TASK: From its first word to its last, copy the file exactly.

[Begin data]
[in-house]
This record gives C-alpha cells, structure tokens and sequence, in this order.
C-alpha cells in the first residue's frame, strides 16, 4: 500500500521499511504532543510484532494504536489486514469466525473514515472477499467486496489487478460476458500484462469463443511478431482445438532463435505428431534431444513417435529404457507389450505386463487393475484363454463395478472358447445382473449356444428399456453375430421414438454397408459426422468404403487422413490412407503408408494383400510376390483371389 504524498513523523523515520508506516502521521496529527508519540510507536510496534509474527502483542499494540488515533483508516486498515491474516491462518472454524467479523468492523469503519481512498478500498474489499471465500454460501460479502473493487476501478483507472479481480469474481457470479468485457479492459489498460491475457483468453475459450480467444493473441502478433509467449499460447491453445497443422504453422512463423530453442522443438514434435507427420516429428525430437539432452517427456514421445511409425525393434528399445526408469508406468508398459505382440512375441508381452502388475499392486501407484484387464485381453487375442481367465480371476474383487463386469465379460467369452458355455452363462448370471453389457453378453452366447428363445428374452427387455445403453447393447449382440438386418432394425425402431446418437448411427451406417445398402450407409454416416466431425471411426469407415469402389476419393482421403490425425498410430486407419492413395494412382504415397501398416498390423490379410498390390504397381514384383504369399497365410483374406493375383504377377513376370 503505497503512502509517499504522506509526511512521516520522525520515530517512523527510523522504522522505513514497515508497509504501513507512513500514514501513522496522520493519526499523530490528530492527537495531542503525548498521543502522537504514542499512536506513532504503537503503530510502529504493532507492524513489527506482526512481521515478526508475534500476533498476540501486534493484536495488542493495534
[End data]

[in-house]
This record gives C-alpha cells, structure tokens and sequence, in this order.
C-alpha cells in the first residue's frame, strides 16, 4: 500500500521499511504532543510484532494504536489486514469466525473514515472477499467486496489487478460476458500484462469463443511478431482445438532463435505428431534431444513417435529404457507389450505386463487393475484363454463395478472358447445382473449356444428399456453375430421414438454397408459426422468404403487422413490412407503408408494383400510376390483371389 504524498513523523523515520508506516502521521496529527508519540510507536510496534509474527502483542499494540488515533483508516486498515491474516491462518472454524467479523468492523469503519481512498478500498474489499471465500454460501460479502473493487476501478483507472479481480469474481457470479468485457479492459489498460491475457483468453475459450480467444493473441502478433509467449499460447491453445497443422504453422512463423530453442522443438514434435507427420516429428525430437539432452517427456514421445511409425525393434528399445526408469508406468508398459505382440512375441508381452502388475499392486501407484484387464485381453487375442481367465480371476474383487463386469465379460467369452458355455452363462448370471453389457453378453452366447428363445428374452427387455445403453447393447449382440438386418432394425425402431446418437448411427451406417445398402450407409454416416466431425471411426469407415469402389476419393482421403490425425498410430486407419492413395494412382504415397501398416498390423490379410498390390504397381514384383504369399497365410483374406493375383504377377513376370 503505497503512502509517499504522506509526511512521516520522525520515530517512523527510523522504522522505513514497515508497509504501513507512513500514514501513522496522520493519526499523530490528530492527537495531542503525548498521543502522537504514542499512536506513532504503537503503530510502529504493532507492524513489527506482526512481521515478526508475534500476533498476540501486534493484536495488542493495534